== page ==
Taking care on corners

Having good control of your motorbike, scooter or moped is vital at all times - but never more so than when cornering.

Corners create one of the most common crash scenarios for bikes, and inevitably the reasons for crashes are simple: bad positioning, too much speed and poor or non-existent observation by the rider.

Want to stay safe when tackling corners on two wheels? Then remember your three Ps: Preparation, Paths and Posture.

Prepare: when approaching a corner look ahead for visual clues as to any potential hazards ahead, particularly if it is a long bend and you cannot see your exit. Try to look five seconds ahead to plot your route.

Advisory speed signs and double white lines on the road are clues that tell you it is a tight bend that demands rider caution. It's also important to be aware of the road camber: which way does it go – to your left or right? A sharp camber on a bend can upset even the most experienced rider's balance.

You must also watch your speed. Many bikers get themselves in trouble cornering by entering the bend too quickly, causing them to lose control at a time when full control is even more crucial than normal. Getting halfway through the bend and realising you are going too fast is a recipe for disaster so be cautious: enter at a lower speed than you think necessary and look to accelerate out of the bend.

Path: It's important your path into the bend is right. If it is safe to do so, try to position yourself where you have the widest possible view of the road ahead; it will give you vital warning of any hazards.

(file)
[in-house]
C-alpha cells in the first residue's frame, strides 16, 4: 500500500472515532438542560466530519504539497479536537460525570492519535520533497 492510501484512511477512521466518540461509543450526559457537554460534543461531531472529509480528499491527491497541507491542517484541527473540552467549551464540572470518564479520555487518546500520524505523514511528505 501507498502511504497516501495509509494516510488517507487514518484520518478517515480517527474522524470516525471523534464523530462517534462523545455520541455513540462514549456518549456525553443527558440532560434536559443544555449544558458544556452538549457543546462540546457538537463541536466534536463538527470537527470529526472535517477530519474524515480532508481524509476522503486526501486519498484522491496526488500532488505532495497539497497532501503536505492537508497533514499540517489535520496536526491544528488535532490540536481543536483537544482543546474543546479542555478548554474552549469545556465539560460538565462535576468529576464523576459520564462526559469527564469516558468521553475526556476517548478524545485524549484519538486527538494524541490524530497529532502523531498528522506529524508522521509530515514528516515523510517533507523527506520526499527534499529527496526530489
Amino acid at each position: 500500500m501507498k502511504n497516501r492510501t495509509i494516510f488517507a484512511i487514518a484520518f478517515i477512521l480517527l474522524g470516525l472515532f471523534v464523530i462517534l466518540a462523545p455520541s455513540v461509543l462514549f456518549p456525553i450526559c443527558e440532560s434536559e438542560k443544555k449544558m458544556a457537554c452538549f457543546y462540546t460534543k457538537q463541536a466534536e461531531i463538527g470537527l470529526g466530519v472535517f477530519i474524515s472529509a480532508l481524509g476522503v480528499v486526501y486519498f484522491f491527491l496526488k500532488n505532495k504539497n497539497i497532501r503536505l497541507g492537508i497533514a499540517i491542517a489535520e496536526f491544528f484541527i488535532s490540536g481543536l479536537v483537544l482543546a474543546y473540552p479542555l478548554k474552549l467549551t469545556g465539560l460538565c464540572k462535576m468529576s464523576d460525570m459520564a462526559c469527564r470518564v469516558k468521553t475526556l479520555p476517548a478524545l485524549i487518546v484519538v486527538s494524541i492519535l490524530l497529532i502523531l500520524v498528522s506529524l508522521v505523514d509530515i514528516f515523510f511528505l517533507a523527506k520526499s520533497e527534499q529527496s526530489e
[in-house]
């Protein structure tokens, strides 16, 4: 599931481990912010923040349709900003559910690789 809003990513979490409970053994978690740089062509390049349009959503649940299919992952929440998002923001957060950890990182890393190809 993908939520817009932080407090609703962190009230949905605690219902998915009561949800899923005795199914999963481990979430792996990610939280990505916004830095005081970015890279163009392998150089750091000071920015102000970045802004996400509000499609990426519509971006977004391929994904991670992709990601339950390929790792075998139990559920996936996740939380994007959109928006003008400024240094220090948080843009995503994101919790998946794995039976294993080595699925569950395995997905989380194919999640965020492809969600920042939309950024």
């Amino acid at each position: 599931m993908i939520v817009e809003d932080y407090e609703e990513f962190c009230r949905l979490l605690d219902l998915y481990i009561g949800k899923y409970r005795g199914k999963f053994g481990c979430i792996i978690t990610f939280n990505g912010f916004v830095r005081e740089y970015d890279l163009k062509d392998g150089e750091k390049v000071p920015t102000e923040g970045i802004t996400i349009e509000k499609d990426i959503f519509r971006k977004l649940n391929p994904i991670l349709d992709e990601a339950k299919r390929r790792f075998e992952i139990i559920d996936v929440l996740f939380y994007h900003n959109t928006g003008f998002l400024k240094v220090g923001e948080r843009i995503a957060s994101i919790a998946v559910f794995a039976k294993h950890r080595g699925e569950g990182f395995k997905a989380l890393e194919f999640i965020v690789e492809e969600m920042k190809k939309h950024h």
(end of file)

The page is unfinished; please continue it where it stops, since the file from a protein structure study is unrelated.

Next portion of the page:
Think also about where you want the bike to be in the middle of the bend, and where you will exit the corner. At the middle of the bend you want to avoid being too wide. If someone coming the opposite way is cutting the corner, where will that leave you? You might start wide but by the middle of the bend you need to be in the middle of your lane for safety.

To exit stay tight to the inside of your lane.

Posture: Throughout the manoeuvre watch your posture. There’s an old saying: tense below the hips, relaxed above. It might sound like the instructions to a fitness session but it actually gives you good clues as to how to sit on your bike. Legs, particularly thighs and knees, need to stay tense and taut while riding to give you a stable base. Above the hips, keep it loose, with a nice and relaxed shoulders and back. Your head should be up, eyes level with the horizon to maintain balance. To check your instruments, mirrors and the road don't tilt your head - scan down with your eyes.

When cornering sit upright but look ahead by pointing your eyes and chin into the bend and drop your shoulder to lean gently into the corner. If you are taking the corner at a very slow speed (below 10mph), remember to lean your bike in, body out slightly to counteract the pull of gravity, which is more pronounced at slower speeds.

You'll need slow, positive acceleration and slight pressure on the rear brake to increase ride stability.

If you need to brake, do it gently and progressively. Apply pressure on the brake levers with your fingertips for better feel. Avoid sharp braking at all costs: it can lead to the tyres locking-up, sending you into a potentially disastrous skid.

Understanding how to corner safely is a crucial part of being a good rider. Follow these simple tips and you'll come out of bends smiling.

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